Photo: Pete Gregoire/Flickr Creative Commons

Prairie Falcon

Falco mexicanus

A large falcon of the arid west. The Prairie Falcon is nearly the size of the famous Peregrine, but differs in its hunting behavior, often pursuing small prey with rapid, maneuverable flight close to the ground. Although it is characteristic of desolate plains and desert wilderness, this falcon has also adapted to altered landscapes: in winter, it is often seen flying over southwestern cities, or hunting Horned Larks in farm country.
Conservation status Has undoubtedly declined in some developed areas, but current population probably stable.
Family Falcons
Habitat Open hills, plains, prairies, deserts. Typically found in fairly dry open country, including grassland and desert. Also in open country above treeline in high mountains. In winter, often found in farmland and around lakes and reservoirs, and may regularly winter in some western cities. Avoids forested country, and usually scarce on the immediate coast.
A large falcon of the arid west. The Prairie Falcon is nearly the size of the famous Peregrine, but differs in its hunting behavior, often pursuing small prey with rapid, maneuverable flight close to the ground. Although it is characteristic of desolate plains and desert wilderness, this falcon has also adapted to altered landscapes: in winter, it is often seen flying over southwestern cities, or hunting Horned Larks in farm country.
Photo Gallery
  • adult
  • adult with Gambel's Quail
  • adult
Feeding Behavior

Uses a wide variety of hunting techniques. Often hunts by flying fast and low over ground, taking prey by surprise. Also will dive steeply from the air, or pursue birds in flight.


Eggs

Usually 3-5, sometimes 2-6. Whitish, spotted with brown. Incubation is mostly by female, about 31 days. Male brings food to incubating female, and he may sit on eggs temporarily while she is eating. Young: Female remains with young for about the first 4 weeks; male brings food, and female feeds it to young. After 4 weeks, female may do some hunting. Young leave the nest at about 5-6 weeks after hatching.


Young

Female remains with young for about the first 4 weeks; male brings food, and female feeds it to young. After 4 weeks, female may do some hunting. Young leave the nest at about 5-6 weeks after hatching.

Diet

Mostly small birds and mammals. Often will focus on one abundant and easily caught prey species at a time. May feed heavily on ground squirrels in early summer, shifting to young songbirds when many are fledging; in winter, may feed on common flocking birds like Horned Lark. Many other species eaten, up to size of grouse and jackrabbits; also lizards, insects.


Nesting

Courtship involves much flying about and calling near potential nesting ledges. Male performs aerial acrobatics, struts back and forth at nest site. Nest site is typically on a ledge of a cliff, in a recessed site, protected by an overhang of rock. Sometimes nests on dirt bank, or uses an abandoned nest of raven or hawk on ledge; rarely uses nest in tree. No nest built; only a simple scrape in gravel or dirt on ledge.

Illustration © David Allen Sibley.
Learn more about these drawings.

Text © Kenn Kaufman, adapted from
Lives of North American Birds

Migration

Many adults may be permanent resident near their nesting sites. Others move short distances south for winter. Some also move eastward somewhat on Great Plains after nesting season.

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Migration

Many adults may be permanent resident near their nesting sites. Others move short distances south for winter. Some also move eastward somewhat on Great Plains after nesting season.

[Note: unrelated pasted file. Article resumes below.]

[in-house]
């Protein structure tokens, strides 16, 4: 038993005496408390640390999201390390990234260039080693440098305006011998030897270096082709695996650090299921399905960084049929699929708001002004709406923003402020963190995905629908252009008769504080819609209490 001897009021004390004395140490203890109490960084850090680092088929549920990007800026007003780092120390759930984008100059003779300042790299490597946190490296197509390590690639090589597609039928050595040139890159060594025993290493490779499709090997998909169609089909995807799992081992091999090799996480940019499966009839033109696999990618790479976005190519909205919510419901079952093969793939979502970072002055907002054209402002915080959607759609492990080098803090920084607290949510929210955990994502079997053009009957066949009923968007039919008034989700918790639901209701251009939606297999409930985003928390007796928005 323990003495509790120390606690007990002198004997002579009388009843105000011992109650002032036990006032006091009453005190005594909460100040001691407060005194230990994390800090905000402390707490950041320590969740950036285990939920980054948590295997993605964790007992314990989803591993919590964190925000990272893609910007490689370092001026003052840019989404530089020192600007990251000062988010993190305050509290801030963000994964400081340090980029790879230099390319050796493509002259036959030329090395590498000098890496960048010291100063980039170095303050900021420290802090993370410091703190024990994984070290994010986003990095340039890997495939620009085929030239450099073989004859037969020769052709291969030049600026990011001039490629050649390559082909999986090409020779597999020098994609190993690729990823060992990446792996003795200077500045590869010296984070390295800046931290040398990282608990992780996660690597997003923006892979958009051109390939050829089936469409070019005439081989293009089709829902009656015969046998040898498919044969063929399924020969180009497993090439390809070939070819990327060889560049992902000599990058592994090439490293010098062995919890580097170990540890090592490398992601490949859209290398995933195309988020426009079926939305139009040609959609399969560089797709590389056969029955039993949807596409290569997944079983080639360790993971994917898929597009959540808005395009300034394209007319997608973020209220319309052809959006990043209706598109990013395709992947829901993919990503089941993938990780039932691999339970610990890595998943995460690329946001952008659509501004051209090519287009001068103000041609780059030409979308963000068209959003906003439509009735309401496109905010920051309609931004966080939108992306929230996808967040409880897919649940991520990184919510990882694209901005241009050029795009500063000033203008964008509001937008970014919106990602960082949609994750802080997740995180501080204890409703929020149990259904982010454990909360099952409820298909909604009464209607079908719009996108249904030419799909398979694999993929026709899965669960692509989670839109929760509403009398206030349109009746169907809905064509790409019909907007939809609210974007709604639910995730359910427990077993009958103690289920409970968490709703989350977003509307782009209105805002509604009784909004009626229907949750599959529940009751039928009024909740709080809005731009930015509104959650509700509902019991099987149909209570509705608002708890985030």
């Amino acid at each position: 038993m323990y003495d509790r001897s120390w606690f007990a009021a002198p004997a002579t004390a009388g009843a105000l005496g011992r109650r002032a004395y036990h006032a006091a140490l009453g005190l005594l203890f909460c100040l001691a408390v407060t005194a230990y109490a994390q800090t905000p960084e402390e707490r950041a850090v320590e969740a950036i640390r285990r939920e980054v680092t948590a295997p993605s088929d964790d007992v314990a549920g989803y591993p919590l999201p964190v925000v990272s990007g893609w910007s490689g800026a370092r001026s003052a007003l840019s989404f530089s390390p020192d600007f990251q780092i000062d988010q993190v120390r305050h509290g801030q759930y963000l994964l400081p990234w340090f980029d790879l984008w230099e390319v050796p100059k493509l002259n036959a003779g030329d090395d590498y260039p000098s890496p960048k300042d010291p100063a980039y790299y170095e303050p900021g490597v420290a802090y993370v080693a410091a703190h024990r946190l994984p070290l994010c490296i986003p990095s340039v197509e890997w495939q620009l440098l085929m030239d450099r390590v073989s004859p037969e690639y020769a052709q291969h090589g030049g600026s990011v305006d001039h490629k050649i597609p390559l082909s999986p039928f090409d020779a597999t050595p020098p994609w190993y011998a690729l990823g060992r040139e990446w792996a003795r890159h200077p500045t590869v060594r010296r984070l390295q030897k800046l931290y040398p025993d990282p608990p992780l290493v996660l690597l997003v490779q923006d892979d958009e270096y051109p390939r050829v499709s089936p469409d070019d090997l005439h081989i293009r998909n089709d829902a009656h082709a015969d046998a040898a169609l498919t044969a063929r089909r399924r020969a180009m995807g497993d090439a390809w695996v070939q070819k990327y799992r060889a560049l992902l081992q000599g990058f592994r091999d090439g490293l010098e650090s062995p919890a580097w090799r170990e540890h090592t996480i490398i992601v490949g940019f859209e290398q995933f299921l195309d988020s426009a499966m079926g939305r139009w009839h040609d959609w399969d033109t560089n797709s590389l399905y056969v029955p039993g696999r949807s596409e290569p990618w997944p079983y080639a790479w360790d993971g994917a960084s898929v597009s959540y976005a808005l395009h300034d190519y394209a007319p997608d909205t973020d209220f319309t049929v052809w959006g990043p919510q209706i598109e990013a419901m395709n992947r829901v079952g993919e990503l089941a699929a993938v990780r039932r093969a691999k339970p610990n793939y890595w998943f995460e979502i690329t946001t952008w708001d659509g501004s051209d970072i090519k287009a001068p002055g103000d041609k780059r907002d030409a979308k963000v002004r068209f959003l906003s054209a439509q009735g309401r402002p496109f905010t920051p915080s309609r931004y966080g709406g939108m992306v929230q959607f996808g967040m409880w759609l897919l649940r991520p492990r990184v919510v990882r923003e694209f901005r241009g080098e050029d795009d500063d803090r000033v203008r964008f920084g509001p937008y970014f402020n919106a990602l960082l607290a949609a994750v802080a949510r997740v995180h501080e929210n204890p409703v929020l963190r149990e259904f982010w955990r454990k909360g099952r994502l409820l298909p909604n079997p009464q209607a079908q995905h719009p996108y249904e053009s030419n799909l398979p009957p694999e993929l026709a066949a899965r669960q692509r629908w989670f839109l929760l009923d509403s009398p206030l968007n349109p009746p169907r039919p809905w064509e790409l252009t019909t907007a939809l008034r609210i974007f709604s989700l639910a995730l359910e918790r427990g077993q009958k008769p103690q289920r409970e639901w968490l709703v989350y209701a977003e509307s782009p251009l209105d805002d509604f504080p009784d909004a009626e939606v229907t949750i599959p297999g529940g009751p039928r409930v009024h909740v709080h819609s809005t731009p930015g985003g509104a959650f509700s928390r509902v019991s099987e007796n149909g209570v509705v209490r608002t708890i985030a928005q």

• All Seasons - Common
  • All Seasons - Uncommon
  • Breeding - Common
  • Breeding - Uncommon
  • Winter - Common
  • Winter - Uncommon
  • Migration - Common
  • Migration - Uncommon
Songs and Calls
A loud kree-kree-kree, most often heard near nest.
Audio © Lang Elliott, Bob McGuire, Kevin Colver, Martyn Stewart and others.
Learn more about this sound collection.

How climate change could affect this bird's range

In the broadest and most detailed study of its kind, Audubon scientists have used hundreds of thousands of citizen-science observations and sophisticated climate models to predict how birds in the U.S. and Canada will react to climate change.

Learn more

Read more: climate.audubon.org
Falcons Hawk-like Birds

Prairie Falcon

The darker the color, the more favorable the climate conditions are for survival. The outlined areas represent approximate current range for each season.

More on reading these maps.

Each map is a visual guide to where a particular bird species may find the climate conditions it needs to survive in the future. We call this the bird’s “climatic range.”

The colors indicate the season in which the bird may find suitable conditions— blue for winter, yellow for summer (breeding), and green for where they overlap (indicating their presence year-round).

The darker the shaded area, the more likely it is the bird species will find suitable climate conditions to survive there.

The outline of the approximate current range for each season remains fixed in each frame, allowing you to compare how the range will expand, contract, or shift in the future.

The first frame of the animation shows where the bird can find a suitable climate today (based on data from 2000). The next three frames predict where this bird’s suitable climate may shift in the future—one frame each for 2020, 2050, and 2080.

You can play or pause the animation with the orange button in the lower left, or select an individual frame to study by clicking on its year.

The darker the color, the more favorable the climate conditions are for survival. The outlined areas represent approximate current range for each season. More on reading these maps.
Winter
Summer

Winter Range
Summer Range
Both Seasons
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